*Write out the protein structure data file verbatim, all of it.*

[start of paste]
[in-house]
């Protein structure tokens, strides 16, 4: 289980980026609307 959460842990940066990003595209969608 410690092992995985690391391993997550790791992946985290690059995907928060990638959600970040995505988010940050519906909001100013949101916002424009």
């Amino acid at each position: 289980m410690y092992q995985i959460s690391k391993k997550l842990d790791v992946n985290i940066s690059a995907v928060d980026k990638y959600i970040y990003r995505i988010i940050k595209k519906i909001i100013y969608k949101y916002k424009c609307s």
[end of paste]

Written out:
[in-house]
């Protein structure tokens, strides 16, 4: 289980980026609307 959460842990940066990003595209969608 410690092992995985690391391993997550790791992946985290690059995907928060990638959600970040995505988010940050519906909001100013949101916002424009």
């Amino acid at each position: 289980m410690y092992q995985i959460s690391k391993k997550l842990d790791v992946n985290i940066s690059a995907v928060d980026k990638y959600i970040y990003r995505i988010i940050k595209k519906i909001i100013y969608k949101y916002k424009c609307s």